The military is ending the use of PFAS. Why that’s a win for kids’ health.
Using safer alternatives in firefighting foam will mean eliminating a significant pathway for toxic contamination of drinking water sources.
Few things are more important for our health than having safe, clean water to drink.
Kids especially, with their growing bodies, need access to water that’s free of any potentially toxic contamination. Yet far too many of our drinking water sources are tainted with health-harming chemicals called “PFAS.”
But recent action from the Department of Defense is helping to change that. Here’s why a new plan to eliminate toxic PFAS chemicals from firefighting foam on military bases is good news for kids’ health.
The basics of PFAS
- PFAS stands for per- and polyfluoroalkyl substances. They’re used in the manufacture of a wide variety of products to make them greaseproof and water-resistant.
- PFAS are also present in many kinds of firefighting foam — which, it turns out, is one of the primary ways that PFAS get into our drinking water. Once toxic foam is sprayed on the ground (often during training exercises on military bases), it can easily wind up in nearby rivers, streams or groundwater. Accordingly, studies have found much higher rates of PFAS contamination in water around military bases in the U.S.
- The Centers for Disease Control and Prevention (CDC) has found these chemicals in the bodies of nearly every American it has tested. And PFAS tend to stick around forever, both in our environment and our bodies. You may have heard their common nickname: “forever chemicals.”
- As more research has been done to assess the effects of these chemicals on the human body, studies have linked PFAS exposure to a number of serious health issues, from birth defects to developmental problems to increased risk of kidney or testicular cancer.
How these ‘forever chemicals’ are especially threatening to kids
- Nikki Aldrich of Hoosick Falls, New York, has firsthand experience with the tragic health consequences brought on by PFAS-contaminated water. Her two children suffer from illnesses related to PFAS exposure — the result of years of unknowingly drinking water with high levels of PFAS, including while Aldrich was pregnant.
- Aldrich’s experience is far from unique. PFAS can alter thyroid hormone levels in mothers and their babies, which affects brain development, growth and metabolism, and immunity. Women exposed to PFAS during pregnancy are more likely to suffer from gestational diabetes and high blood pressure. Their children have a greater chance of low birth weight, and later, childhood obesity and infections.
We can stop PFAS contamination at the source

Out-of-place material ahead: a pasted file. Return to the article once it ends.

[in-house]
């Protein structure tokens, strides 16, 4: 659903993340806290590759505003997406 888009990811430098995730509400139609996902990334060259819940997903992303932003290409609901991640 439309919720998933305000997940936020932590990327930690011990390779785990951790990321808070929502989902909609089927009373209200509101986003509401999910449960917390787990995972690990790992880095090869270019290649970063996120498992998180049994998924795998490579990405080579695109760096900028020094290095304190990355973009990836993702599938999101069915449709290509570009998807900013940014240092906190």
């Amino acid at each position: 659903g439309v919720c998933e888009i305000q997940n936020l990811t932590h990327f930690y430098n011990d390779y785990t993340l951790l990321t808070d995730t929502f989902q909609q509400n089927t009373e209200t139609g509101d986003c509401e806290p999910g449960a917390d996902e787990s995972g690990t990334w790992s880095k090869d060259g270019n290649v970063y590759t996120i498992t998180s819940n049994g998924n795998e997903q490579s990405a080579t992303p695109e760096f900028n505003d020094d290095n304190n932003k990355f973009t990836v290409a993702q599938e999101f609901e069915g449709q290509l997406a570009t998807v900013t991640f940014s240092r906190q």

- In late 2019, PIRG and our allies convinced Congress to order the phase-out of PFAS-laden firefighting foam from use by the military. With plenty of PFAS-free alternatives available that still get the job done, there’s no reason we should continue using these toxic chemicals on military bases and contaminating water sources for surrounding communities.
- Now, the Pentagon is finally carrying out this crucial task after issuing new military specifications (“mil-spec”), which state that firefighting foam purchased for military bases must be free of PFAS. This is a great step toward protecting kids everywhere from the threat of PFAS-contaminated water.
- Once the military fully transitions to PFAS-free alternatives, it could lead to states and other entities making the switch as well. A number of states already have bans that were set to go into effect once the Pentagon updated its standards — so the changes are even more widespread.
There’s still a lot more to do, from getting PFAS out of common consumer products, to enacting stronger safeguards against industrial dumping of PFAS into waterways, to funding the cleanup of PFAS pollution already out there. And while the military is marching in the right direction on firefighting foam, we are now calling on civilian airports and fire departments to switch to PFAS-free foam as well.
It’s time to turn off the tap on toxic PFAS chemicals.
The Clean Water Standards for PFAS Act will help turn off the tap and stop the flow of PFAS chemicals into our water sources and communities.
Director, Environment Campaigns, PIRG
Matt oversees PIRG's toxics, transportation and zero waste campaigns and leads PIRG’s climate program to promote a cleaner, healthier future for all Americans. Matt lives in Amherst, Massachusetts, with his wife, two daughters and chihuahua.